Saturday 13 October 2012

Don't contaminate S'wak with religious extremism

  • Francis Paul Siah
  • 11:35AM Oct 13, 2012
COMMENT NASHARUDDIN Mat Isa is probably an unknown name in Sarawak. I doubt many people in the state know who he is, particularly now that he is no longer a PAS heavyweight but a party renegade.

But Nasharuddin has carved a name for himself in political and religious circles in the peninsula. He is the former deputy president of PAS and the serving Bachok MP.

By all accounts, Nasharuddin had a meteoric rise in PAS. He was said to be the prodigy of the late Fadzil Mohd Nor who was PAS president from 1989 until his death in 2002.

NONEFadzil was a known moderate in an Islamic party and he went on an ambitious drive to promote young professionals in the party. Nasharuddin (left) was one of them.

When Abdul Hadi Awang took over as PAS president in 2002, Nasharuddin's star continued to shine as the new boss also found him to be a capable and energetic lieutenant.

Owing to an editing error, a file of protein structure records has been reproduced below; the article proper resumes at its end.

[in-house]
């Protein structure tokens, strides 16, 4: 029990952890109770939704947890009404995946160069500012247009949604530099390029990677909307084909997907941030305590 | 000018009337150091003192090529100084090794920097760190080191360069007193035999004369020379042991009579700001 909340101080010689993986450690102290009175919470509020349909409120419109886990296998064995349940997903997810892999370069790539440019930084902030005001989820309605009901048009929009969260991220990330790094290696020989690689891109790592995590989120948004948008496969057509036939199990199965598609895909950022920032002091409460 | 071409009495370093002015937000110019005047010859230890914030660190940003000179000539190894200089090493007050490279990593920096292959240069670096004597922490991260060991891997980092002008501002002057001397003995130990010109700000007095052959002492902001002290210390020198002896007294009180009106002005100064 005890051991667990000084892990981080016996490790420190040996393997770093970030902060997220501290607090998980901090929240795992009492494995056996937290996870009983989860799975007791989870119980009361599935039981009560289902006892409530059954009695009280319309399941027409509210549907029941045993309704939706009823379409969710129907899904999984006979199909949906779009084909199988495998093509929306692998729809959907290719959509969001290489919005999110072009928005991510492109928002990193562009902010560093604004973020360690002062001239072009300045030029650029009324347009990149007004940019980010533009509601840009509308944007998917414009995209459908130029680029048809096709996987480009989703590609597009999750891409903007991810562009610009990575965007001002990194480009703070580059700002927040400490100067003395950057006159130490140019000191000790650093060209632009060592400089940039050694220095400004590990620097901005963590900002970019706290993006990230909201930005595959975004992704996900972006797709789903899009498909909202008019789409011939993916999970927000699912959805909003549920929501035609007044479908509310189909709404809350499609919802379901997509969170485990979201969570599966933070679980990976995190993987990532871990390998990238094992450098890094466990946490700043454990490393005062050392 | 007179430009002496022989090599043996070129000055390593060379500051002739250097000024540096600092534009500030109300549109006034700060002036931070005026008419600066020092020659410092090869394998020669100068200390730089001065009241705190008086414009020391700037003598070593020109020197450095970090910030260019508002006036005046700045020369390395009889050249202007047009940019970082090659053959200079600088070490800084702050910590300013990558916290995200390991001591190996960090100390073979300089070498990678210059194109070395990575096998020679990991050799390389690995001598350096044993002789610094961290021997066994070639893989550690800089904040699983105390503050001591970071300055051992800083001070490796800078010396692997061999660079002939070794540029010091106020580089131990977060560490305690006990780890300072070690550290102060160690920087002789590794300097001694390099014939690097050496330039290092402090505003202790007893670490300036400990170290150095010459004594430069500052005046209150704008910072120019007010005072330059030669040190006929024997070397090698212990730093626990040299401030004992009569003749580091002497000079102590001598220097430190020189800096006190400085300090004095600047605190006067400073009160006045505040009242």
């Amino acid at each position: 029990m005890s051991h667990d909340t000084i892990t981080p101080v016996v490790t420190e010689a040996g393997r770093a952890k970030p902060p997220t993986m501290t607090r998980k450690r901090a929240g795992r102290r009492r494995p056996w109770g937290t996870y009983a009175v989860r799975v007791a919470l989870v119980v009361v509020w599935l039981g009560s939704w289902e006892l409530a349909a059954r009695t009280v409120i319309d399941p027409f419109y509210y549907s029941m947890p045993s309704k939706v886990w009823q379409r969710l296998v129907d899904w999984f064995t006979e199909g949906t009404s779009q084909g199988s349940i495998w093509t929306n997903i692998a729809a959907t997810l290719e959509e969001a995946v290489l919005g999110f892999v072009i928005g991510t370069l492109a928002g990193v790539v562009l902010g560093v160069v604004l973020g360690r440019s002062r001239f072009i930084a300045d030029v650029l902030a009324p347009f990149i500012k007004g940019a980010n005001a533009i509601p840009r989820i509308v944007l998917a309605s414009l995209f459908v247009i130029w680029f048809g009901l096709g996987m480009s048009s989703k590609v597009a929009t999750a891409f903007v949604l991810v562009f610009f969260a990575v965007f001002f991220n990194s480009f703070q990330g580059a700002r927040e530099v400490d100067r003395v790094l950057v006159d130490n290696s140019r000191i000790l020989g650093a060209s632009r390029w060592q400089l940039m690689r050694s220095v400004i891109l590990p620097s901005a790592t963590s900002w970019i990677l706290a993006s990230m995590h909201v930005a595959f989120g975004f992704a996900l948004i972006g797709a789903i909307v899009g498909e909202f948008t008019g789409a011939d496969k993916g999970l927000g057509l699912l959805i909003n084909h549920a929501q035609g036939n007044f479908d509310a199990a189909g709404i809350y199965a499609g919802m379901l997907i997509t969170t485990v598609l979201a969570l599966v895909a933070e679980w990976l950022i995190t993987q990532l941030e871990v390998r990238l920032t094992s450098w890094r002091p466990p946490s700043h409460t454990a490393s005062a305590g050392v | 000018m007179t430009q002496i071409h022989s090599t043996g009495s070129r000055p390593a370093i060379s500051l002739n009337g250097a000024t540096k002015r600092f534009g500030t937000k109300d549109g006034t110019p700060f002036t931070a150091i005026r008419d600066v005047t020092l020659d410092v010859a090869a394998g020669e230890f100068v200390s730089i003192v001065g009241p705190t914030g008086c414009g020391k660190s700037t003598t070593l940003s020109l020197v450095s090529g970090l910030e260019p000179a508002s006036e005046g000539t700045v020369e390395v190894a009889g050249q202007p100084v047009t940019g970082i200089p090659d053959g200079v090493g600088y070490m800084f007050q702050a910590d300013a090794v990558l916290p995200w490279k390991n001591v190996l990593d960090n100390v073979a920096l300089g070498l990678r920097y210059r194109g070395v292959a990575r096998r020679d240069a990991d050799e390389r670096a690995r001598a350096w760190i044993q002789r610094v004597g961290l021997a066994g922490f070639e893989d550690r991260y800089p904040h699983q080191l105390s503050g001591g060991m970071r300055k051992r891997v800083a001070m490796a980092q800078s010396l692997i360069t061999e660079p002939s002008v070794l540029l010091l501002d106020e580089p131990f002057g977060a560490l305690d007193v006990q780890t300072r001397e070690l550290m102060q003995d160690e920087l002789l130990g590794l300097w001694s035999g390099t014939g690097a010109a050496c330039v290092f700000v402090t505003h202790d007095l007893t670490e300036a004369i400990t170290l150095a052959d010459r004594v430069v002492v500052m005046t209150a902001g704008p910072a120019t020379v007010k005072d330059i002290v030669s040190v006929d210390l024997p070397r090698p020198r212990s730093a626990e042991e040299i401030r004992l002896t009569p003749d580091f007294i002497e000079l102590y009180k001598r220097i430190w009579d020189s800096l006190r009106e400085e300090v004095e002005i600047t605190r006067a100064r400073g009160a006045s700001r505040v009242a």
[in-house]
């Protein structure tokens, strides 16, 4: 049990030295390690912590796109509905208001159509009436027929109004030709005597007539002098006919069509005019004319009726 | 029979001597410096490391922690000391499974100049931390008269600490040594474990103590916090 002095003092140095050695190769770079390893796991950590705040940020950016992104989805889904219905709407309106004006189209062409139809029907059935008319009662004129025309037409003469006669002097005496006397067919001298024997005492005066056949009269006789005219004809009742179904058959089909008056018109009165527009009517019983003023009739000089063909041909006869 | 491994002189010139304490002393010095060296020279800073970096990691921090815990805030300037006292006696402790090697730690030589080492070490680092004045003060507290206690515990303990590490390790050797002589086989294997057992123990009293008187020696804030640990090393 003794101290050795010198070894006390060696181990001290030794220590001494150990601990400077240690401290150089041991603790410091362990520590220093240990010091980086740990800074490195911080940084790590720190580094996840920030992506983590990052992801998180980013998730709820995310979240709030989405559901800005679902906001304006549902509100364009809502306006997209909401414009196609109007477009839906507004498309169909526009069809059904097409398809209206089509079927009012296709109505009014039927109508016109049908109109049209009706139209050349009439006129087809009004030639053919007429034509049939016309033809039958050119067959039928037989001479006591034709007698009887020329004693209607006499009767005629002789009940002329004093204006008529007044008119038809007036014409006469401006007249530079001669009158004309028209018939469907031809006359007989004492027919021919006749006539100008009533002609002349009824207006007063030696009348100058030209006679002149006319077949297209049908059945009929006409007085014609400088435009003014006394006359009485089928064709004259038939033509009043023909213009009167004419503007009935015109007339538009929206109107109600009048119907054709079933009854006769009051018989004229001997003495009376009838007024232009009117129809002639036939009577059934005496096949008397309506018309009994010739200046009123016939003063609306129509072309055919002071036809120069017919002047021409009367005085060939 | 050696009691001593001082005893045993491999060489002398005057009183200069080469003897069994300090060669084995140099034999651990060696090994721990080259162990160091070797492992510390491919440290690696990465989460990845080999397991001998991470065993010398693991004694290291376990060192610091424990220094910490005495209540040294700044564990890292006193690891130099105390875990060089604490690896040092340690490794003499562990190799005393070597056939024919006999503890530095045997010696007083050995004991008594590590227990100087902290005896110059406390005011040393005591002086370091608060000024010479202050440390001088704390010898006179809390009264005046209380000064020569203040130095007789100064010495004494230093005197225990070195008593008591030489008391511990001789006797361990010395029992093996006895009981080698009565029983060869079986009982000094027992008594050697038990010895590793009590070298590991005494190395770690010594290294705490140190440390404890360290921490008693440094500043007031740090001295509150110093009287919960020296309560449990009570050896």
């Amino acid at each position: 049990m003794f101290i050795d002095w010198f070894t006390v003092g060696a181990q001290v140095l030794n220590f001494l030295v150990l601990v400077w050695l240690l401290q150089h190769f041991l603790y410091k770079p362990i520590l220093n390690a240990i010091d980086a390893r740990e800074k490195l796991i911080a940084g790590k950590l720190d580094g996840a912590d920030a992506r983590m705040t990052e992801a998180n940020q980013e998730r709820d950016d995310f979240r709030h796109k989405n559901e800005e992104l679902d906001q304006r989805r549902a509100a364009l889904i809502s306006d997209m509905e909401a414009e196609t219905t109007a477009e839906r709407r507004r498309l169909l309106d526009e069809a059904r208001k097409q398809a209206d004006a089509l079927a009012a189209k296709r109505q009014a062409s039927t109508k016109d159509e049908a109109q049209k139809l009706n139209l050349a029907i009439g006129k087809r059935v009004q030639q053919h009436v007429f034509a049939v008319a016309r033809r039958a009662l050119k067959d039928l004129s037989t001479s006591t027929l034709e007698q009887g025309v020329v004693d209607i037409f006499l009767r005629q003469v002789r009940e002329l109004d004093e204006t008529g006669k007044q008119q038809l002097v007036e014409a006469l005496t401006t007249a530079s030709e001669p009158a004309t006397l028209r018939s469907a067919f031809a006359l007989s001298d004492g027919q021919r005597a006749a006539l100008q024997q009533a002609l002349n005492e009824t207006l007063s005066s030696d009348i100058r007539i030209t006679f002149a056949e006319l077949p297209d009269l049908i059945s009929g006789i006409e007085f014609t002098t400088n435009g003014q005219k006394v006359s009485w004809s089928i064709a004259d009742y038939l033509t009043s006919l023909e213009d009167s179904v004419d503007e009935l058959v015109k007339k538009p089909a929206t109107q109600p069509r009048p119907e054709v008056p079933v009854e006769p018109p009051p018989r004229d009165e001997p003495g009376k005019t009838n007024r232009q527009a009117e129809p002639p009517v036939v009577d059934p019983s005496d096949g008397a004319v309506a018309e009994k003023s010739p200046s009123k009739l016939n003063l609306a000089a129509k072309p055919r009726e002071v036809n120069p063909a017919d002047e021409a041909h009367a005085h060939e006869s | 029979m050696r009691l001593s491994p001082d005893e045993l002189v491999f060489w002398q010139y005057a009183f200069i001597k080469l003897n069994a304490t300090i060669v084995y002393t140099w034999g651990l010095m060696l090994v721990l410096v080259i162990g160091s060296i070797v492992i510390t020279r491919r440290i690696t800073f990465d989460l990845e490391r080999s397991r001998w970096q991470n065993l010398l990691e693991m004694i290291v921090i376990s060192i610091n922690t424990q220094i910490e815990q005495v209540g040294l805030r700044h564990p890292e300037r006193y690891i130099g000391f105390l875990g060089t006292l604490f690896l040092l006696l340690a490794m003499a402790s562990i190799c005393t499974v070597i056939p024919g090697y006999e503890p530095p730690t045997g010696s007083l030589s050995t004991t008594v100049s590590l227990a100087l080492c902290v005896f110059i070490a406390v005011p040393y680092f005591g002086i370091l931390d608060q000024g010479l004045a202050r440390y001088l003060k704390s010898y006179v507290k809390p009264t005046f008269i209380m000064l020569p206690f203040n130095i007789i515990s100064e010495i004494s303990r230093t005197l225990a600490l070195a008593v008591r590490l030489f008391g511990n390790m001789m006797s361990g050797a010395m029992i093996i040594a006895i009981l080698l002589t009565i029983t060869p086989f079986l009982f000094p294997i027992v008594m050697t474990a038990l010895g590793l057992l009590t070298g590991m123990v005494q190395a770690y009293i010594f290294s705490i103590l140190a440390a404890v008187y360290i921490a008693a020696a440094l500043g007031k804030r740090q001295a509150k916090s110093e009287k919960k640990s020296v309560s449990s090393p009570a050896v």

Nasharuddin was soon appointed secretary-general of PAS and by 2005, he was elected deputy president.

However, Nasharuddin's political career took a nosedive following the resurgence of Pakatan Rakyat after the 2008 general election.

He was said to be one of the few PAS leaders keen on unity talks with Umno. Naturally, this did not endear him to the wider spectrum of the opposition alliance and the Pakatan die-hards in PAS.

No, I wouldn't be focusing on an ‘irrelevant' personality like Nasharuddin Mat Isa here if he has not made a preposterous statement about Sarawak politics this week.

Like many Sarawakians, I am very disappointed that an Islamic scholar of his stature would stir up what could turn out to be another ugly bout of religious animosity between Christians and Muslims in the country.

Lies bedfellow of politics